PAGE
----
Defending Europe: ‘Global Britain’ and the Future of European Geopolitics

By James Rogers

Defending Europe: Global Britain’ and the Future of European Geopolitics, highlights Russian aggression, Chinese expansionism and the United States’ ongoing pivot towards the Indo-Pacific as external challenges to the European security order. However, it also points out how Germany and France are starting to use British withdrawal from the European Union to challenge some of the basic assumptions which have underpinned European security since the Second World War, which could expose the faultlines long buried by NATO, leading to a decoupling of the EU from NATO and the wider Atlantic order.

Consequently, the report calls for the United Kingdom to launch and lead a “European Defence Initiative” to shape the defence of the European continent and maintain its alignment with NATO.

What the experts said about this report:

This is a scholarly and robust attempt to ensure that the further development of European political integration, after Brexit, does not result in estrangement between the United States and Continental Europe. However, the goal of Britain working with an elite group of other European states which meet the NATO minimum of spending 2 per cent of GDP on Defence — while attractive and ambitious — will depend on such states investing much more in future than they have traditionally been willing to do.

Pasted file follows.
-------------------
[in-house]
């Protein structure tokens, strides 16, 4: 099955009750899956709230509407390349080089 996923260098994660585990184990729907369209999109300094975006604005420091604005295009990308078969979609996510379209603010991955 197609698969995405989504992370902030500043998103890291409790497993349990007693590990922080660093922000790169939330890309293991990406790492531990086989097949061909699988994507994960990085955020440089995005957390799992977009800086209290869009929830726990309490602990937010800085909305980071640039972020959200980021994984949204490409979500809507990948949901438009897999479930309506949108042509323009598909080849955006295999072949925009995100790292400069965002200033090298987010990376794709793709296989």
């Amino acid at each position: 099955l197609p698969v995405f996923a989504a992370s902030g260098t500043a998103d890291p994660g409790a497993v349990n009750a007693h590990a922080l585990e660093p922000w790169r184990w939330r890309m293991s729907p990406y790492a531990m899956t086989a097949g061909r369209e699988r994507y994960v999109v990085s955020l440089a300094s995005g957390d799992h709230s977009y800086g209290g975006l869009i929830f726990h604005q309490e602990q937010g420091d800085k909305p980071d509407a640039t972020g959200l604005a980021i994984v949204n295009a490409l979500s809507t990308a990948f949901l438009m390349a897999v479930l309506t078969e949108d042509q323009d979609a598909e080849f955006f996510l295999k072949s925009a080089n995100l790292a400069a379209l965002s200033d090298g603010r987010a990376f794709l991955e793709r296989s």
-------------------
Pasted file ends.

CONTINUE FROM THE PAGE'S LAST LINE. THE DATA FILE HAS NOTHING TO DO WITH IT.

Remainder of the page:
– Dr. Julian Lewis MP

Chair of the Defence Select Committee

This thought-provoking report does a great job of locating the dilemmas currently facing the UK in the context of the longer history of British foreign policy. It reminds us that geography matters and that “Global Britain” is only possible if there is a favourable environment in Europe.

– Hans Kundnani

Senior Research Fellow, Europe Programme, Chatham House

James Rogers, Director of the Global Britain programme at the Henry Jackson Society, concluded:

Britain’s withdrawal from the EU sharpens an already acute security challenge. Russia is back menacing Europe; the US – long frustrated with low European defence spending – is increasingly focused on affairs beyond the continent; China is growing in wealth and power; and Germany and France are seeking to frame the future of the EU, with Germany being particularly rigid in defence of its national interests.

Rather than getting bogged down in a Brexit identity crisis, Britain must now have a more rigorous and forward-looking approach to the defence of Europe. Without a stable and liberal Europe, there can be no ‘Global Britain’; and there can be no stable and liberal Europe without British involvement and support.

Now is the time for us to ensure that European security is fit for the coming decades – and it is essential that the Atlantic order remains supreme if we are to meet the challenge.

HJS



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